Great-Uncle Paul had been the one lying motionless in the casket.  Daddy’s uncle, Grandpa Louis’s little brother.  He had been in the old person’s home in Tilden for some years.  After he’d suffered what Mama and Daddy called a stroke, he had never been quite right in the head again.  I hadn’t understood why I felt sad, because I’d never really known Great-Uncle Paul all that well.  It was just that he had been a real person, and I remembered him talking to me when I was little.  He had lived on Grandpa’s farm in Clearwater, in a little trailer house north of Grandma and Grandpa’s house before he’d had to move to Tilden.

Cousin Katelyn and sister Shaely.  Holding Katelyn’s hand.  Great-Uncle Paul sitting on his blue Honda four-wheeler by the garage.  Him talking, in such a strange way I didn’t know what he was saying, but he always had that little grin on his kind face.  Him reaching out his chapped, knobby, work worn hands and plopping Oreos, rock hard and cold from Grandma’s freezer, in our outstretched hands, or ceremoniously handing us white-sticked tootsie pops–all flavors, but the ones I remember most were grape–wrapped in the same blue as his four-wheeler.

Grandma’s house the day of the funeral.  A girl I’d never seen being there to babysit all us kids.  Playing on Grandma’s front lawn, framed by the brick house and an overcast sky.  Sweet Williams along the lane blushing purple with little flecks of yellow in the centers.  Sitting in a circle on the lawn.  Holding a little cousin.  And then, the cars!  Oh, the cars going by on their way to the cemetery north of town!  So many, many cars!  All the cousins and me waving to all those cars.  A fun endeavor.  Then…the maroon Buick Lesabre slowing and coming to a stop.  Right in the middle of the highway.  Right in the middle of the procession of cars.  Realizing it was Grandma and Grandpa’s car. The back door flying opening.  Uncle Danny yelling at us to go inside.  Trailing the babysitter back into the house, a feeling of ashamedness inside us all, without knowing of what to be ashamed.

To this day, the memory boils inside me and makes me flush with anger.  We were only little kids, ten and eleven years old.  Why couldn’t we wave at the cars?  Some of the people waved back.  It probably cheered them up and made them stop crying.  I don’t understand why Uncle Danny got so angry, only maybe he was so sad he couldn’t help it.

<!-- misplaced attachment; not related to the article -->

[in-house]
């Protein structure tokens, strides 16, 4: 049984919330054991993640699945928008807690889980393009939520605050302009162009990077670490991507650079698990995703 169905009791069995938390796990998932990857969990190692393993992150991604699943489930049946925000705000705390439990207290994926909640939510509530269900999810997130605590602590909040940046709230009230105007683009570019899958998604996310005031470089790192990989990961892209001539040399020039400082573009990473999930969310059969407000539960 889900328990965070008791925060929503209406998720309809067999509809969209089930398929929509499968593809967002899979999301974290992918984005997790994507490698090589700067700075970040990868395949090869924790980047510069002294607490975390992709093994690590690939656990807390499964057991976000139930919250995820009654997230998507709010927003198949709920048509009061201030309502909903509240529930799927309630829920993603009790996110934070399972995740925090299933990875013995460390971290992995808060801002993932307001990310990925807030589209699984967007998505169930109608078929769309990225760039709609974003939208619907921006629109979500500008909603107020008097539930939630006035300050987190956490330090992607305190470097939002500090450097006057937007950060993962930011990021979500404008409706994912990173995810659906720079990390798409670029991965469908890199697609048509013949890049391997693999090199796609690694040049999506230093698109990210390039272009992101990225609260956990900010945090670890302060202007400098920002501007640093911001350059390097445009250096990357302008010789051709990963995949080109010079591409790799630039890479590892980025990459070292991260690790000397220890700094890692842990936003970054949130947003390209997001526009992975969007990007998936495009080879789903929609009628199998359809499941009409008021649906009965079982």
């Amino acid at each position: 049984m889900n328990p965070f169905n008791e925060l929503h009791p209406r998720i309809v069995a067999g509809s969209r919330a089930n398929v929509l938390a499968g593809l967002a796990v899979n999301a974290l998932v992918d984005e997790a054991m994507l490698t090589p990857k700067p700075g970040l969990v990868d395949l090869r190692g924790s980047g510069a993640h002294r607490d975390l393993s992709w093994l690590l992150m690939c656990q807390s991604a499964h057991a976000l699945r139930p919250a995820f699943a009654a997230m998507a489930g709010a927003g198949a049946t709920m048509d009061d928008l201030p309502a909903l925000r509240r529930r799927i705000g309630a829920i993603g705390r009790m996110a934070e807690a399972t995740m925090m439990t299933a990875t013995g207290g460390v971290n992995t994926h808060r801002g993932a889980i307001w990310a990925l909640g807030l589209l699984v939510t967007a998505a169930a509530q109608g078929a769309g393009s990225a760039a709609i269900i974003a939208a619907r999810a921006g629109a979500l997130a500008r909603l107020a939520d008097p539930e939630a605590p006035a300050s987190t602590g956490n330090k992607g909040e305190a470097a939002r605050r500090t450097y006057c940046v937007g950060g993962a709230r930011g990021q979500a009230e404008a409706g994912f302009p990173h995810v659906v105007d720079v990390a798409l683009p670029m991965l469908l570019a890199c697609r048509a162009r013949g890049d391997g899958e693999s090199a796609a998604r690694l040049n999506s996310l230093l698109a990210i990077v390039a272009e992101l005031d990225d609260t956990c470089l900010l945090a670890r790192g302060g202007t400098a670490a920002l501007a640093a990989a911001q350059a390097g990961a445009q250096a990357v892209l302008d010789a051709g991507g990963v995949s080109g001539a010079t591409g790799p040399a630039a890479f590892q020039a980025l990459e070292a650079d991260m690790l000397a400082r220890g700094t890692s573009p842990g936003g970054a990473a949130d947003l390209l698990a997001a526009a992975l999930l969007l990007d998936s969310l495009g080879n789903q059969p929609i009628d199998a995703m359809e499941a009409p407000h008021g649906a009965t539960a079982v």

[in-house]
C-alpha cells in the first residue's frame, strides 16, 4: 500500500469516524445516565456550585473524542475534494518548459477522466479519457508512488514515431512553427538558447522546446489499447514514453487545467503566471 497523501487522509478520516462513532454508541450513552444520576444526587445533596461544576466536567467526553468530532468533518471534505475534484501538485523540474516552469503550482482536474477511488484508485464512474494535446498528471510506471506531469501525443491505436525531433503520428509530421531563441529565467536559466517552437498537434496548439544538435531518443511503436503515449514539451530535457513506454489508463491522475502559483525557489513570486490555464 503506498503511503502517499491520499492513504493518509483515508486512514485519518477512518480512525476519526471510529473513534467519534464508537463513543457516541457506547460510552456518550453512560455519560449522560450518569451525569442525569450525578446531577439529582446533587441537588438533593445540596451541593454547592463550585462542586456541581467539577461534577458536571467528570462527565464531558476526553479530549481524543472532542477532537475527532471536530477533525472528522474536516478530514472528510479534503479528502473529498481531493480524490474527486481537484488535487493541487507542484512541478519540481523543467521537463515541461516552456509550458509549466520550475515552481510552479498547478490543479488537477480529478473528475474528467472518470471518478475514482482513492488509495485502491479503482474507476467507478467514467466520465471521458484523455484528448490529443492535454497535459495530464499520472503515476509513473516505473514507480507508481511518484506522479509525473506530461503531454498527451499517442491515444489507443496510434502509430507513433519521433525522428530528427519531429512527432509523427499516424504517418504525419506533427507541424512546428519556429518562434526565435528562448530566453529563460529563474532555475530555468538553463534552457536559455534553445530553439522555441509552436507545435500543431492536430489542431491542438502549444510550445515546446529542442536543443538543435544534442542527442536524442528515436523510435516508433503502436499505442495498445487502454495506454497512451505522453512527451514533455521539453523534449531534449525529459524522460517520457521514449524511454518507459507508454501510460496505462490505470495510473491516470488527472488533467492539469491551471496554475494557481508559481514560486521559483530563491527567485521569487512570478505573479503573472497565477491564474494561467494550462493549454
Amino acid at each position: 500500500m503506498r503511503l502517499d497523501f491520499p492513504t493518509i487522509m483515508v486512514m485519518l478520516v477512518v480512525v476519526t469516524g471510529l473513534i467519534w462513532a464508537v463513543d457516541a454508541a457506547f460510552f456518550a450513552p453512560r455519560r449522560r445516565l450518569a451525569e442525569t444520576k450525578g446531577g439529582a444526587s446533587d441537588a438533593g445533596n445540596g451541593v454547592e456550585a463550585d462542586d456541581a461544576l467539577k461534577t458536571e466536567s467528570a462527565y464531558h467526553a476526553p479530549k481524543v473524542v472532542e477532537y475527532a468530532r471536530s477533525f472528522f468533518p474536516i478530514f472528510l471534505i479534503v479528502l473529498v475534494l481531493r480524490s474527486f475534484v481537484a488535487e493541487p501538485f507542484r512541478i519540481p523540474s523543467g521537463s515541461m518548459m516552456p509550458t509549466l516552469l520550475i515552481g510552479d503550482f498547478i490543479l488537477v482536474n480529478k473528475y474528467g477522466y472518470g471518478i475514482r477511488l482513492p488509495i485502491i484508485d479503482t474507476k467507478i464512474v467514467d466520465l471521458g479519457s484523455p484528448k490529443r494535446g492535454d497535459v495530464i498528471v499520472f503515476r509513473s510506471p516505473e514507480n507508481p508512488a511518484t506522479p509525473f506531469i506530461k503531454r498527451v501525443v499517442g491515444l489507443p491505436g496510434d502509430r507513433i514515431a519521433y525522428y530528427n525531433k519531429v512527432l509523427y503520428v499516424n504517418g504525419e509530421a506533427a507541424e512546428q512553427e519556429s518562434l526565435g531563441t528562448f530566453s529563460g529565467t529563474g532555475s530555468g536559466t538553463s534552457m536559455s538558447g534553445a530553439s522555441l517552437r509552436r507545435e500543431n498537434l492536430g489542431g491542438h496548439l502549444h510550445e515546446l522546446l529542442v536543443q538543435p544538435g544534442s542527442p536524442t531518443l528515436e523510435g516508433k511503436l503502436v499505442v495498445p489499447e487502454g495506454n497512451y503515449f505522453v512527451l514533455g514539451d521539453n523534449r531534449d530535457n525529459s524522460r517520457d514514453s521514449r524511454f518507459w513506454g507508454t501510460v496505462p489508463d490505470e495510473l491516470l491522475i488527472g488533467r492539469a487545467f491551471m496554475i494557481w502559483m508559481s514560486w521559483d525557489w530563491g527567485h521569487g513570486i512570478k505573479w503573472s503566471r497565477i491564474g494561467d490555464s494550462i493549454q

Today, as I walk the well-worn dirt paths around Grandma and Grandpa’s farm tramped down by tractors, four-wheelers, and Chevy pickups, I look toward the chute where so many cattle have been loaded and unloaded.  I remember.  Playing mailman with Grandma.  Sister Shaely and I inside.  Rap, rap, rap at the little door.  Who could it be?  We open the door with a little creeeeaaak.  Grandma!  The mailman.  Bringing bills, milk, whatever we needed.

I pause in my tracks.  Would Grandma go away like great-uncle Paul had?  Would Grandma be lying in a dark casket?  Would I reach out and touch Grandma’s cold, clammy hands?  I shudder.  I suppose Grandma will go away, someday, but she once told me, “Don’t cry when I die; I’ll be with Jesus.”

Maybe then I’ll have my own daughter.  Maybe then she’ll kneel at the dark casket and fold her hands.  Maybe then I’ll tickle her ear with a soft whisper–“You can say a little prayer, if you want to.”

Having a Coke

Having a Coke with You

by Frank O’Hara

is even more fun than going to San Sebastian, Irún, Hendaye, Biarritz, Bayonne
or being sick to my stomach on the Travesera de Gracia in Barcelona
partly because in your orange shirt you look like a better happier St. Sebastian
partly because of my love for you, partly because of your love for yoghurt
partly because of the fluorescent orange tulips around the birches
partly because of the secrecy our smiles take on before people and statuary